What is the difference between a 50:50 and a knock-for-knock claim?

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Claimants are often confused by the difference between 50:50 split liability and knock-for-knock agreements when making an injury or insurance claim. How are they different?

50:50 split liability agreements

The responsibility for causing an accident is not always clear-cut. When two or more parties are partly responsible for an injry or damage to property, liability can be legally 'split' between the parties.

When two parties accept equal blame for an accident, liability is apportioned on a 50:50 basis. A claim can then be resolved with a 50:50 or split liability agreement where each party will receive 50% of the overall value of their claim from the other party's insurance company.

It may be that one party is considered to be more at fault than the other party, for example, 75:25 or 60:40. However, 50:50 is the term used by solicitors and insurance companies when negotiating a split liability claim.

Split liability is particularly common in road traffic accidents where insurance companies determine that both drivers are equally responsible for a collision and therefore must each accept 50% of the liability. However, split liability can occur in with any type of personal injury claim.

When do insurers offer 50:50 settlements?

When there are no independent witnesses to an accident, the evidence presented is often one party's word against the other's. The cost of prosecuting or defending a legal case in court can be prohibitive for both the defendant and the claimant, so a 50:50 settlement might be proposed by the insurers.

With lower value claims (below £1,000 for injury claims) the cost of court proceedings may outweigh any potential compensation award. In this situation, insurers may suggest a 50:50 settlement.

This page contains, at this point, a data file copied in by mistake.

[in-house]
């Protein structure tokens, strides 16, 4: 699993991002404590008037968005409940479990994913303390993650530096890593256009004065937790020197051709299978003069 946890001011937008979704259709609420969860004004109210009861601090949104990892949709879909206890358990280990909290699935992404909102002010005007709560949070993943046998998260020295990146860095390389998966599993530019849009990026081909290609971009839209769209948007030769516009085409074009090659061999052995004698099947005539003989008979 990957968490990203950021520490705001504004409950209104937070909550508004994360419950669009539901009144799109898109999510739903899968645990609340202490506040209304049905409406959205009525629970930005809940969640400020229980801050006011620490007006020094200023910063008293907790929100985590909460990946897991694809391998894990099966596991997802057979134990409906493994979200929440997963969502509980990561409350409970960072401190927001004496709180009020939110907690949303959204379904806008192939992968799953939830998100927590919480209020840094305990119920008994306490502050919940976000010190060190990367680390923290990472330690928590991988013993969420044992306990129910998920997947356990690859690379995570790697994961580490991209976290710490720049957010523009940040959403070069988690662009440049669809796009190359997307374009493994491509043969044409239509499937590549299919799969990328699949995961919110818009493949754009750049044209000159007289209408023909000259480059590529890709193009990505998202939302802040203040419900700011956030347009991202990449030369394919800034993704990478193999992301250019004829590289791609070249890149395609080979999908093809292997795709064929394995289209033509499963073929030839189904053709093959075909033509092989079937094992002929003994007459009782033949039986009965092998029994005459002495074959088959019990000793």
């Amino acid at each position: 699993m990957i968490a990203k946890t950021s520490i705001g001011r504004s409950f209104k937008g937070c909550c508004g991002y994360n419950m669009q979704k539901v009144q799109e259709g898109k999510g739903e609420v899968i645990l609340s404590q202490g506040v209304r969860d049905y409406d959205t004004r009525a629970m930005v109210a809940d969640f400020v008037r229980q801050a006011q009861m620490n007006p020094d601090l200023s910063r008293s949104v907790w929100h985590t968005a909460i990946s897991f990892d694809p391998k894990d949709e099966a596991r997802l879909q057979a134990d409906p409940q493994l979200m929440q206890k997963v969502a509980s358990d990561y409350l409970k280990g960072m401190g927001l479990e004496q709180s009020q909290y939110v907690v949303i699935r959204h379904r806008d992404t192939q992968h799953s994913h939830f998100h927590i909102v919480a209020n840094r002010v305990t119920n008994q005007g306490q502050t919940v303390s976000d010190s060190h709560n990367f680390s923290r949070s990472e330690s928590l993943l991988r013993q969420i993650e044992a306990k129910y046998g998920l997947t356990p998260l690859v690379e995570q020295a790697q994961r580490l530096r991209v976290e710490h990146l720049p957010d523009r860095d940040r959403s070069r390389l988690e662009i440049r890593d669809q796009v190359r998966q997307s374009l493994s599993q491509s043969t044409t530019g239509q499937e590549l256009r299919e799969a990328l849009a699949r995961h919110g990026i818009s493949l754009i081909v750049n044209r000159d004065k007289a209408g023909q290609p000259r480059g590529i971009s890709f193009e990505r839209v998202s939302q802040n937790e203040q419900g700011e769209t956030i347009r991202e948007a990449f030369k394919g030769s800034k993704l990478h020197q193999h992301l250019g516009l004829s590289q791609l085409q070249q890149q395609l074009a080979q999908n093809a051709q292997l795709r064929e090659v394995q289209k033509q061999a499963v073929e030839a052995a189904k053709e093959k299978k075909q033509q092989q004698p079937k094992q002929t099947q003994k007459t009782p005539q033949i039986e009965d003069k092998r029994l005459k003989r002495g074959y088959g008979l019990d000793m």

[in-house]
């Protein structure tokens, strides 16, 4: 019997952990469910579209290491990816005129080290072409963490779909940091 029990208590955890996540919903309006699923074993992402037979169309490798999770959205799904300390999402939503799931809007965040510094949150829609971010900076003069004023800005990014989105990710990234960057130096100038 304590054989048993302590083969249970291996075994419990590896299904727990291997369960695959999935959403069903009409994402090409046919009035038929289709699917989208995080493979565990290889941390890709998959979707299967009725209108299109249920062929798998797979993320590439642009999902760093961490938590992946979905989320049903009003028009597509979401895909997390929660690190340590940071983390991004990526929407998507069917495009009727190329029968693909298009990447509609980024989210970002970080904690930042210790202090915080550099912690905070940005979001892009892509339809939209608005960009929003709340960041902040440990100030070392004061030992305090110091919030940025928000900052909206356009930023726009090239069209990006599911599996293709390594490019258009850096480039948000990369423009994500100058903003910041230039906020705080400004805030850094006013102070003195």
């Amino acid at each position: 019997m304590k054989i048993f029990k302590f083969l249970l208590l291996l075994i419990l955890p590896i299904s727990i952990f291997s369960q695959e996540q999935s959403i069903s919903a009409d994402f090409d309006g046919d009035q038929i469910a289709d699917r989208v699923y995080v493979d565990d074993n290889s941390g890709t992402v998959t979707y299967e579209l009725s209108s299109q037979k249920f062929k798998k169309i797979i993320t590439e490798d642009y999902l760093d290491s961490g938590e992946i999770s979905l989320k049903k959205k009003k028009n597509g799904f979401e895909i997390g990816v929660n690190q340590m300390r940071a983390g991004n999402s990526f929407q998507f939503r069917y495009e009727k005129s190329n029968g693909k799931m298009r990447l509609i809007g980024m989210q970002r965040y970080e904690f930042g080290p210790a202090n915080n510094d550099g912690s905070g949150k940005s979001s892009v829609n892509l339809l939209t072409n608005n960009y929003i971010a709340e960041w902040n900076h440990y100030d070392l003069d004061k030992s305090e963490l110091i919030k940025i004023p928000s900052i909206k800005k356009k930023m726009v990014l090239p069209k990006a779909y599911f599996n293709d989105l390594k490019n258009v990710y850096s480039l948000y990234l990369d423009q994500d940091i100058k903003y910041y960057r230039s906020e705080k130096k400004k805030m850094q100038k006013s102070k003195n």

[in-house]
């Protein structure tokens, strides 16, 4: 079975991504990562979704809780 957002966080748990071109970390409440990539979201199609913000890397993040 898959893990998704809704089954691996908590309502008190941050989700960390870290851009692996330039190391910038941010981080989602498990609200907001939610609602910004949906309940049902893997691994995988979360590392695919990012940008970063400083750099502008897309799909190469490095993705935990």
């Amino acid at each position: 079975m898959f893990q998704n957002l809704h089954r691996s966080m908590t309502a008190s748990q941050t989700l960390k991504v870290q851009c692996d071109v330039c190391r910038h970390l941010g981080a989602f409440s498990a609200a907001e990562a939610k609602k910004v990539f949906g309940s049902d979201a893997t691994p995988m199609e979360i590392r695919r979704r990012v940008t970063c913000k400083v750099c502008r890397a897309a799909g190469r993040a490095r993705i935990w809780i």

Is liability always split 50:50?

No. Where it can be proved that an accident was partly the fault of the claimant, damages may be reduced according to how much the court thinks the claimant contributed to their accident or injury. This is known as 'contributory negligence'.

If it is established that the claimant's actions or negligence contributed to the accident, compensation may be reduced in proportionately.

For example:

if liability is agreed on a 75:25 basis in favour of the claimant, it means that the defendant accepts 75% liability for the accident and the claimant accepts 25% liability. In this example, the claimant would receive 75% of the overall claim value.

If liability is agreed on a 75:25 basis in favour of the defendant, it means the claimant accepts 75% liability for the accident and the defendant accepts 25% responsibility. In this example, the claimant would receive 25% of the overall value of the claim.

How are split liability settlements paid?

Once a split liability has been agreed upon by both parties, one party may make an offer to settle 'subject to liability.

If an offer of £50,000 is made, and liability has been agreed on a 50:50 basis, the claimant will receive compensation of £25,000 (50% of £50,000).

Knock-for-knock agreements

A knock for knock is when each party's insurance company pays the losses sustained by their own policyholder, regardless of who was responsible for the accident.

When are knock-for-knock agreements used?

Knock for knock may save insurance companies the time and money sending or claiming money back from other insurance companies. It has nothing to do with establishing liability.

See also:

I don't know who's to blame - can I claim?

I was partly to blame - can I claim?

It was an accident - can I still claim?

My injury was my fault - can I claim?

No witnesses - can I still claim?

How can Quittance help?

Your solicitor will fight for the best possible compensation settlement for you, and the highly-experienced panel of solicitors have an excellent track record of winning road accident claims.

If you have any questions, or would like to start a No Win No Fee claim, we are open 8am to 9pm weekdays, 9am to 6pm on Saturday, and 9.30am to 5pm on Sunday.

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Chris Salmon, Director

Chris Salmon, Director